claudechev is offline  
Nov 1st, 2005, 07:59 AM
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ROCKEFELLER OBSERVATION DECK just reopened and it's supposed to have THE BEST VIEW OF THE CITY. $7.00 per person.

Another great view of the city is The View lounge on the top of the Marriott Marquis in Times Square - a revolving lounge so you can see all of the skyscrapers.

My favorite museum is the Metropolitan Museum of Art - more variety than the MoMa. It will give you a suggested donation to get in, but be warned you don't have to pay that much.

For nightlife, the Coffee Bar in Union Square is cool - it's actually a bar, not really a coffee bar, but they kept the old 60ish sign. Any of the W Hotels have really nice bars too, if you want to stop in for a cocktail or glass of wine.

The Staten Island Ferry IS free, and fun thing to do, though I think it would be really cold in December.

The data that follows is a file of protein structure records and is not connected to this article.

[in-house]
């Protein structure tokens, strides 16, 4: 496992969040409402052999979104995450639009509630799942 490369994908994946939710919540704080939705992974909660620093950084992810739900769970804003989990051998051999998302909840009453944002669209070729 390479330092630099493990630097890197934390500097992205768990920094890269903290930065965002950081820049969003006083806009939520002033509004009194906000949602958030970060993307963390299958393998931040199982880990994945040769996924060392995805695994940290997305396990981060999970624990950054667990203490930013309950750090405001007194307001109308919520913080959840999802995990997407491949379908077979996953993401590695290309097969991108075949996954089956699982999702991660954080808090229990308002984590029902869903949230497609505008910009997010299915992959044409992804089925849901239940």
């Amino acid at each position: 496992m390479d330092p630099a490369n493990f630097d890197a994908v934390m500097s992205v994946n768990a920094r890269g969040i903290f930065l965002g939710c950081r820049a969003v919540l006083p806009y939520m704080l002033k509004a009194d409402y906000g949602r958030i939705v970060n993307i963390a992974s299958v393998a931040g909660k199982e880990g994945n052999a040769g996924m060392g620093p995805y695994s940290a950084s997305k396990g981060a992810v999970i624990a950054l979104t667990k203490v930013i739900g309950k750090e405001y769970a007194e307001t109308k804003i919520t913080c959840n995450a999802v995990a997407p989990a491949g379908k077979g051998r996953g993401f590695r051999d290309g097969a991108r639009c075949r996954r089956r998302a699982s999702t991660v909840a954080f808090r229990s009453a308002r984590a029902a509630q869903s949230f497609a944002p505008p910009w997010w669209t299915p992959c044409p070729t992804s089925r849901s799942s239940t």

Try Ciao Bella gelato in Grand Central's food court - I suggest the blood orange sorbet.

You can pack a lot into a day into NYC -sleep later! See as much as you can. Wear comfortable shoes. Be ambitious
bondgirl78 is offline  
Nov 1st, 2005, 08:08 AM
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Definitely a walk across the Brooklyn Bridge. Have some Jacques Torres hot chocolate on the Brooklyn side.

If you are going to Lower East Side do visit the Tenement Museum. I suggest you also go to Second Avenue Deli (10th and 2nd Ave-Village really.
) afterwards for a true kosher deli experience. This is the best corned beef and pastrami I think!!

Check out Central Park at the 72nd Street Traverse. You can walk across the park between Central Park West and Fifth Avenue and stop at places like the Boathouse, Bethesda Fountain and the Imagine Mosaic.
PamSF is offline  
Nov 2nd, 2005, 04:56 AM
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MoMa can be a bit boring and bit silly since its modern art. Head over to the Metroplitan Museum of Art. Thats where you will find some of the best historic works from around the world.

Try and do the Harbor tour during your day 1 since you will be downtown already. You can do Rockerfeller Center after your NBC Studio Tour.

Dont forget to walk up on 5th ave and visit Saks, Tiffanys and St. Pat's Catherdral
jribisi is offline